Main Entry: plu • to • ni • an
Pronunciation: plü-'tO-nE-&n
Function: adjective
Usage: often capitalized
: of, relating to, or characteristic of Pluto or the lower world

After having received inputs from many sides -- especially the geological community -- the term "Pluton" is no longer being considered.

IAU Resolution: Definition of a Planet in the Solar System
Contemporary observations are changing our understanding of planetary systems, and it is important that our nomenclature for objects reflect our current understanding. This applies, in particular, to the designation 'planets'. The word 'planet' originally described 'wanderers' that were known only as moving lights in the sky. Recent discoveries lead us to create a new definition, which we can make using currently available scientific information.

RESOLUTION 5A
The IAU therefore resolves that planets and other bodies in our Solar System be defined into three distinct categories in the following way:

(1) A planet1 is a celestial body that (a) is in orbit around the Sun, (b) has sufficient mass for its self-gravity to overcome rigid body forces so that it assumes a hydrostatic equilibrium (nearly round) shape, and (c) has cleared the neighbourhood around its orbit.

(2) A dwarf planet is a celestial body that (a) is in orbit around the Sun, (b) has sufficient mass for its self-gravity to overcome rigid body forces so that it assumes a hydrostatic equilibrium (nearly round) shape2, (c) has not cleared the neighbourhood around its orbit, and (d) is not a satellite.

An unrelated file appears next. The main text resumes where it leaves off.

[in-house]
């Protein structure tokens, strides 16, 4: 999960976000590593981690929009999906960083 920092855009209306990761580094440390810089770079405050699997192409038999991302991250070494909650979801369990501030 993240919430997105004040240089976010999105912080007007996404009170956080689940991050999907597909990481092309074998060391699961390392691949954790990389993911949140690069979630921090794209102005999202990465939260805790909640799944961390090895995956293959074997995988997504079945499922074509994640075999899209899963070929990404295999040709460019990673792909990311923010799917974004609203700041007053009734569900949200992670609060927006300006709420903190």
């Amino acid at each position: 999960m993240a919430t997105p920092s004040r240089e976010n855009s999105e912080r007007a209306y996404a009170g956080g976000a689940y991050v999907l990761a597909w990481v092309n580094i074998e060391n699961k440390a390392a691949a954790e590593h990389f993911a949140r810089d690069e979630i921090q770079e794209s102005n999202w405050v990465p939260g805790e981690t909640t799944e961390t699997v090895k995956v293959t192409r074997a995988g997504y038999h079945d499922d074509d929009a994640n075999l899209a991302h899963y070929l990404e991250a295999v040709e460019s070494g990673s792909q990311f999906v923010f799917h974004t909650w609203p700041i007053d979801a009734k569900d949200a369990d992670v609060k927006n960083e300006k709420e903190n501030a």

(3) All other objects3 orbiting the Sun shall be referred to collectively as "Small Solar System Bodies".

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1The eight planets are: Mercury, Venus, Earth, Mars, Jupiter, Saturn, Uranus, and Neptune.
2An IAU process will be established to assign borderline objects into either dwarf planet and other categories.
3These currently include most of the Solar System asteroids, most Trans-Neptunian Objects (TNOs), comets, and other small bodies.
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RESOLUTION 5B
Insert the word "classical" before the word "planet" in Resolution 5A, Section (1), and footnote 1. Thus reading:

(1) A classical planet1 is a celestial body . . .

and

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1The eight classical planets are: Mercury, Venus, Earth, Mars, Jupiter, Saturn, Uranus, and Neptune.
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IAU Resolution: Pluto

RESOLUTION 6A
The IAU further resolves:

Pluto is a dwarf planet by the above definition and is recognized as the prototype of a new category of trans-Neptunian objects.

RESOLUTION 6B
The following sentence is added to Resolution 6A:

This category is to be called "plutonian objects."


Source: IAU


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The IAU draft definition of 'planet' and 'plutons'

Citation: The Final IAU Resolution on the definition of 'planet' ready for voting (2006, August 24) retrieved 20 October 2019 from https://phys.org/news/2006-08-iau-resolution-definition-planet-ready.html